26. Child B Continued • Once again, Child A freely admitted to being the initiator/aggressor. He even showed the investigator the two used condoms in his drawer. • Child B denied the allegations. Rather, Child B initially reported that Child A climbed into his bed in the middle of the night and began fondling his buttocks. When he awoke to this, he punched Child A in the face. Child A told Child B not to tell anyone or he would get in trouble. However, Child B later changed his story, claiming that Child A asked him to have sex and he “was reluctant but agreed…” • Investigator recommended a change of placement because the facility was “unable to provide a room for Child A by himself. The concern is that if this happened twice, it may continue since Child A has a history and initiated contact with Child B.” The case was closed with no safety implications because Child A was being removed from the facility. • Two months later another caller reported the same incident, but this time as a failure to supervise. Investigation concluded no indicators of inadequate supervision, because the two boys mutually consented to the act.

  27. The End Result for Both Children • Now considered to be sexually aggressive, Child A was finally referred for psychosexual evaluation. He was ultimately placed in a group home that specializes in dealing with sexual perpetrating children. • The court ordered a psychosexual evaluation and treatment for Child B. However, because the sexual activity was labeled “consensual,” he never received any such evaluation or treatment. • Child B was finally placed in an APD group home because of his disabilities, where he immediately began showing signs of sexual reactivity. He is now nearing the age of 18, and especially in light of his mental handicap, may well be on his way to adult sexual offenses. This is not an isolated case, and at least in Broward County, these problems have still been described as an epidemic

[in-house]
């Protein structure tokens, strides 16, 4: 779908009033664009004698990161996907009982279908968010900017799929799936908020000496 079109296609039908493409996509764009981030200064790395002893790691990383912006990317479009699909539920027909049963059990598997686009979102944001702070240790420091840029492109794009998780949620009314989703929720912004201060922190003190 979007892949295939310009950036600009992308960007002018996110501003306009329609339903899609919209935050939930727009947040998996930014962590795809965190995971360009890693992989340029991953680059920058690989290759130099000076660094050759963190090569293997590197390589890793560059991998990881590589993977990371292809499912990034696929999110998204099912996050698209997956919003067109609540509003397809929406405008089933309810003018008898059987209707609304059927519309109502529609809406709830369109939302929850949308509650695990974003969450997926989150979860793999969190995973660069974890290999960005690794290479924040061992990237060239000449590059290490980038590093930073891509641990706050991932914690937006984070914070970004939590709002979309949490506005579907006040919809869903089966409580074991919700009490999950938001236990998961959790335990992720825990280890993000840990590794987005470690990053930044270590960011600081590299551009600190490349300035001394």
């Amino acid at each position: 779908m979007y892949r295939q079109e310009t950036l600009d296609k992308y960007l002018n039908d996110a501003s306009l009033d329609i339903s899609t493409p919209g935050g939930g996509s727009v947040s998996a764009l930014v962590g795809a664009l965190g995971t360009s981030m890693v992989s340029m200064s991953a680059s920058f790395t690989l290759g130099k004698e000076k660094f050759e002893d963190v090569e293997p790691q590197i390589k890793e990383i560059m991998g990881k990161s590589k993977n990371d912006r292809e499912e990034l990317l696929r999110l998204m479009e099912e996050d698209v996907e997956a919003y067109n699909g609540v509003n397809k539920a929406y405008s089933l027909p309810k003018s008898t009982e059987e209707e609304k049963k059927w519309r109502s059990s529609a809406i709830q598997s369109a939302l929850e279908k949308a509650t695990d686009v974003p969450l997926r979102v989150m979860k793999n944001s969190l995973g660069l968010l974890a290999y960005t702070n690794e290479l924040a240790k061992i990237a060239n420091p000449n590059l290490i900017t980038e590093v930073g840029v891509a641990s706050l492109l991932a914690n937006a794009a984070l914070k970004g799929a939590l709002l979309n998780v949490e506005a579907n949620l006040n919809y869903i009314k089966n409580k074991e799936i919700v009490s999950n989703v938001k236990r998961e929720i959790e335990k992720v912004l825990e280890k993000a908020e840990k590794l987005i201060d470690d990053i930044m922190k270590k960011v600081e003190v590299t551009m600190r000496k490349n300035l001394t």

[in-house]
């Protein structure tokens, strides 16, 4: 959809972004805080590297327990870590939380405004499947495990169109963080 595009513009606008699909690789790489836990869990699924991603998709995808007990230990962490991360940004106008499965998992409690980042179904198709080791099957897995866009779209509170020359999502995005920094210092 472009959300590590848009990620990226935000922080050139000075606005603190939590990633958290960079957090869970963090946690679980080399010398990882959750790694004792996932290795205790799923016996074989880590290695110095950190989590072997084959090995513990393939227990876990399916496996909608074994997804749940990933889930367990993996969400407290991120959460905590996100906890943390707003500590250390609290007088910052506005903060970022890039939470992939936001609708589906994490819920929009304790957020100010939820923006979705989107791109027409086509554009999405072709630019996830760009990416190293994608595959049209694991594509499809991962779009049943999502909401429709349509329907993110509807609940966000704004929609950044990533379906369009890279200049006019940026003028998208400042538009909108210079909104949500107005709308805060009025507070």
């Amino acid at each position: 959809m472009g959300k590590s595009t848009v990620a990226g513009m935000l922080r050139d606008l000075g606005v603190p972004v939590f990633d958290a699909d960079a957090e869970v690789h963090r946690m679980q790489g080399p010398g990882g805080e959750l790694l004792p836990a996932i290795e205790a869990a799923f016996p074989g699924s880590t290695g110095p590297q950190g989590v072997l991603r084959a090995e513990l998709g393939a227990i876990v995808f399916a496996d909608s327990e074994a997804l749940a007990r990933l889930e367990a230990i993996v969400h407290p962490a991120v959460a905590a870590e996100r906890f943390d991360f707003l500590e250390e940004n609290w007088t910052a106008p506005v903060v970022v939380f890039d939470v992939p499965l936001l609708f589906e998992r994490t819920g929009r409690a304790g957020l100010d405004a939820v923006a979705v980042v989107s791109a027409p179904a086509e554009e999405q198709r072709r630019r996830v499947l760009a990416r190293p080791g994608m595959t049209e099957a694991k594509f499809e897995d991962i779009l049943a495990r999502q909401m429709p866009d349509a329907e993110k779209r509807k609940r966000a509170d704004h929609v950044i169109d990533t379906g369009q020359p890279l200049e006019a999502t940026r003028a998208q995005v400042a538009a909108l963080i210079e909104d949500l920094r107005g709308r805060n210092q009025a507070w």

29. The Blatant Absence of Child Protection • DCF is only required to respond to reports of child-on-child sexual abuse when the alleged offender is 12 years of age or younger. • Sexual behavior between children 13 years of age or older is not child-on-child sexual abuse as defined by DCF’s rules. • Calls to the Florida Abuse Hotline concerning child-on-child abuse in an institution or in the home do not meet the definition of abuse. Not only is the entire population of children 13 years of age or older virtually disregarded by the current system, but even children 12 and younger are placed at enormous risk for abuse because they are placed in homes with these older children who have not been properly assessed, identified, or treated for sexually inappropriate behavior. Horrific child-on-child abuse like that which occurred in the Calhoun Foster Home continues to this day, which is evidenced by the cases we have all the across the State of Florida.

  30. HOTLINE RECEIVES A CALL ALLEGING CHILD-ON-CHILD SEXUAL ABUSE If report meets criteria for alleged juvenile sexual offender or child who has exhibited inappropriate sexual behavior, then the hotline determines age of child. Legal basis: § 39.201(2)(f), Fla. Stat. and rule 65C-29.002(5), Fla. Admin. Code See Appendix C: Flowchart of Current Procedures

  31. Definition of Juvenile Sexual Offender Alleged juvenile sexual offender is “(a) a child 12 years of age our younger who is alleged to have committed a violation of chapter 794, chapter 796, chapter 800, s. 827.071, or s. 847.0133, or (b) a child who is alleged to have committed any violation of law or delinquent act involving juvenile sexual abuse. ‘Juvenile sexual abuse’ means any sexual behavior which occurs without consent, without equality, or as a result of coercion.” § 39.01(7), Fla. Stat.

  32. Definition of Child who has Exhibited Sexually Inappropriate Behavior Child who has exhibited sexually inappropriate behavior is a child who is 12 years of age or younger and who has been found by the department or the court to have committed an inappropriate sexual act. § 39.01(14), Fla. Stat. OR A child having demonstrated some action found under the terms and definitions of an alleged juvenile sexual offender, but without an established pattern of behavior sufficient to define the child as an alleged juvenile sexual offender. Rule 65C-30.001, Fla. Admin. Code